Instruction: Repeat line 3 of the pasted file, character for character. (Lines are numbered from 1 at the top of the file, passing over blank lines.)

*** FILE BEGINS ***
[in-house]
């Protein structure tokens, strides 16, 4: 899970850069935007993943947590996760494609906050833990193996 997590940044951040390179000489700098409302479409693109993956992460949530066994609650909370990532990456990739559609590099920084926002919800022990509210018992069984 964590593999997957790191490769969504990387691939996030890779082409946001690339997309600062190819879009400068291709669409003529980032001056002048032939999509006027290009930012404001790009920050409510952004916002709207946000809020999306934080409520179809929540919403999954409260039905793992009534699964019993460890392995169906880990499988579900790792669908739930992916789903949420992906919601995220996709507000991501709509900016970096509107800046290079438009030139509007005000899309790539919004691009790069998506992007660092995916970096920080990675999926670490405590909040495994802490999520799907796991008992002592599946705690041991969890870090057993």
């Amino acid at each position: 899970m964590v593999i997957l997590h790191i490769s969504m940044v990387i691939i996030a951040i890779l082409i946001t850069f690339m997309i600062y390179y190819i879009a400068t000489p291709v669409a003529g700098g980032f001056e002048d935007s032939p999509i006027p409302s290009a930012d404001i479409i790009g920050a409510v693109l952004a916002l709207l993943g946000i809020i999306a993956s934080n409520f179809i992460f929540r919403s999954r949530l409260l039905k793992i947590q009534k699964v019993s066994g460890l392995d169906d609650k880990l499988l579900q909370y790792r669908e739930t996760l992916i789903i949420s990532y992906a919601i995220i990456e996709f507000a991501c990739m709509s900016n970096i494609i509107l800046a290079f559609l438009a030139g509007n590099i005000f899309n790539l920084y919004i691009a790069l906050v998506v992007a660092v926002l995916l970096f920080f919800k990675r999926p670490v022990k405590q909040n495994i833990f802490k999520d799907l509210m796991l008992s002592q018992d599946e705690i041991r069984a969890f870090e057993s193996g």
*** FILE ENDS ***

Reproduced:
């Amino acid at each position: 899970m964590v593999i997957l997590h790191i490769s969504m940044v990387i691939i996030a951040i890779l082409i946001t850069f690339m997309i600062y390179y190819i879009a400068t000489p291709v669409a003529g700098g980032f001056e002048d935007s032939p999509i006027p409302s290009a930012d404001i479409i790009g920050a409510v693109l952004a916002l709207l993943g946000i809020i999306a993956s934080n409520f179809i992460f929540r919403s999954r949530l409260l039905k793992i947590q009534k699964v019993s066994g460890l392995d169906d609650k880990l499988l579900q909370y790792r669908e739930t996760l992916i789903i949420s990532y992906a919601i995220i990456e996709f507000a991501c990739m709509s900016n970096i494609i509107l800046a290079f559609l438009a030139g509007n590099i005000f899309n790539l920084y919004i691009a790069l906050v998506v992007a660092v926002l995916l970096f920080f919800k990675r999926p670490v022990k405590q909040n495994i833990f802490k999520d799907l509210m796991l008992s002592q018992d599946e705690i041991r069984a969890f870090e057993s193996g």